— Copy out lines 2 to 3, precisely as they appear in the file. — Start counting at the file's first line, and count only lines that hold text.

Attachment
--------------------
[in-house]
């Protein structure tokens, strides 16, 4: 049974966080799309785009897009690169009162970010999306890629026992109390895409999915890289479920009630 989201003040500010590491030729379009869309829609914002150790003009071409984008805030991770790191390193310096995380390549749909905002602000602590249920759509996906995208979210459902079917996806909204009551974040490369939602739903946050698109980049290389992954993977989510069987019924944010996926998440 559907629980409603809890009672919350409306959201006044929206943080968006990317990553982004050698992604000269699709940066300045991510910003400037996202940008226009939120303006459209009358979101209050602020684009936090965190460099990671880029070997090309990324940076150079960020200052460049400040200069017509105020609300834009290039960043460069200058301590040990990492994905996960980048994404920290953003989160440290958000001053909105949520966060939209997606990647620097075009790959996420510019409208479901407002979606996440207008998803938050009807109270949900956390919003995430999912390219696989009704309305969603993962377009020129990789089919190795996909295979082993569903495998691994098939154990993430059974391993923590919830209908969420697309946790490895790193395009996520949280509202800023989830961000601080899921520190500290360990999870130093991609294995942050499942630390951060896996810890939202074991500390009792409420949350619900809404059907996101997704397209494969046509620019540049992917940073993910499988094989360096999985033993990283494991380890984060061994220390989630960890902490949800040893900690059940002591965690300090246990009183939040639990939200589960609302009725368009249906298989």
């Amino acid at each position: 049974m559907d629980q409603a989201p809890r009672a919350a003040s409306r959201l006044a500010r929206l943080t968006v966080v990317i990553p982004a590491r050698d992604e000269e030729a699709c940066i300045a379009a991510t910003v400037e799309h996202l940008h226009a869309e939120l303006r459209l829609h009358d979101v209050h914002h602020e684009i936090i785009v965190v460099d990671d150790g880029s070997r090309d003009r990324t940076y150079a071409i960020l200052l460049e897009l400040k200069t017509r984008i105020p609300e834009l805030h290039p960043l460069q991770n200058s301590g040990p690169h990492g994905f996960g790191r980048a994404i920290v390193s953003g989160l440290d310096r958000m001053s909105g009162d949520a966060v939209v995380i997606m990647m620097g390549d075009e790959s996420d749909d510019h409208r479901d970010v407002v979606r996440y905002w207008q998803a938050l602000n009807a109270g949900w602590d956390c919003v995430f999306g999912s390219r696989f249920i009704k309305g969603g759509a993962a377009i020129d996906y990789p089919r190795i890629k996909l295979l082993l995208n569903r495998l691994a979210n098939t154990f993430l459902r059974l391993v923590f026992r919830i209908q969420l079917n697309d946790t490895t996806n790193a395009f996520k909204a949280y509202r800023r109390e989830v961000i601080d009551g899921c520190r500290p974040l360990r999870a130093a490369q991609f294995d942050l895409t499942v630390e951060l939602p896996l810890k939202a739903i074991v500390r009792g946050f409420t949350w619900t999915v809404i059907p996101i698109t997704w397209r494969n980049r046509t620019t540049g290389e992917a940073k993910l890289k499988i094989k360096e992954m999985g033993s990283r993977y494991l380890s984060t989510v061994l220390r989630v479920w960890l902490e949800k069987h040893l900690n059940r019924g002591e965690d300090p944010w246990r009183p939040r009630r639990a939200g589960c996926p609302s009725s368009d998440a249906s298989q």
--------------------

């Protein structure tokens, strides 16, 4: 049974966080799309785009897009690169009162970010999306890629026992109390895409999915890289479920009630 989201003040500010590491030729379009869309829609914002150790003009071409984008805030991770790191390193310096995380390549749909905002602000602590249920759509996906995208979210459902079917996806909204009551974040490369939602739903946050698109980049290389992954993977989510069987019924944010996926998440 559907629980409603809890009672919350409306959201006044929206943080968006990317990553982004050698992604000269699709940066300045991510910003400037996202940008226009939120303006459209009358979101209050602020684009936090965190460099990671880029070997090309990324940076150079960020200052460049400040200069017509105020609300834009290039960043460069200058301590040990990492994905996960980048994404920290953003989160440290958000001053909105949520966060939209997606990647620097075009790959996420510019409208479901407002979606996440207008998803938050009807109270949900956390919003995430999912390219696989009704309305969603993962377009020129990789089919190795996909295979082993569903495998691994098939154990993430059974391993923590919830209908969420697309946790490895790193395009996520949280509202800023989830961000601080899921520190500290360990999870130093991609294995942050499942630390951060896996810890939202074991500390009792409420949350619900809404059907996101997704397209494969046509620019540049992917940073993910499988094989360096999985033993990283494991380890984060061994220390989630960890902490949800040893900690059940002591965690300090246990009183939040639990939200589960609302009725368009249906298989």
């Amino acid at each position: 049974m559907d629980q409603a989201p809890r009672a919350a003040s409306r959201l006044a500010r929206l943080t968006v966080v990317i990553p982004a590491r050698d992604e000269e030729a699709c940066i300045a379009a991510t910003v400037e799309h996202l940008h226009a869309e939120l303006r459209l829609h009358d979101v209050h914002h602020e684009i936090i785009v965190v460099d990671d150790g880029s070997r090309d003009r990324t940076y150079a071409i960020l200052l460049e897009l400040k200069t017509r984008i105020p609300e834009l805030h290039p960043l460069q991770n200058s301590g040990p690169h990492g994905f996960g790191r980048a994404i920290v390193s953003g989160l440290d310096r958000m001053s909105g009162d949520a966060v939209v995380i997606m990647m620097g390549d075009e790959s996420d749909d510019h409208r479901d970010v407002v979606r996440y905002w207008q998803a938050l602000n009807a109270g949900w602590d956390c919003v995430f999306g999912s390219r696989f249920i009704k309305g969603g759509a993962a377009i020129d996906y990789p089919r190795i890629k996909l295979l082993l995208n569903r495998l691994a979210n098939t154990f993430l459902r059974l391993v923590f026992r919830i209908q969420l079917n697309d946790t490895t996806n790193a395009f996520k909204a949280y509202r800023r109390e989830v961000i601080d009551g899921c520190r500290p974040l360990r999870a130093a490369q991609f294995d942050l895409t499942v630390e951060l939602p896996l810890k939202a739903i074991v500390r009792g946050f409420t949350w619900t999915v809404i059907p996101i698109t997704w397209r494969n980049r046509t620019t540049g290389e992917a940073k993910l890289k499988i094989k360096e992954m999985g033993s990283r993977y494991l380890s984060t989510v061994l220390r989630v479920w960890l902490e949800k069987h040893l900690n059940r019924g002591e965690d300090p944010w246990r009183p939040r009630r639990a939200g589960c996926p609302s009725s368009d998440a249906s298989q």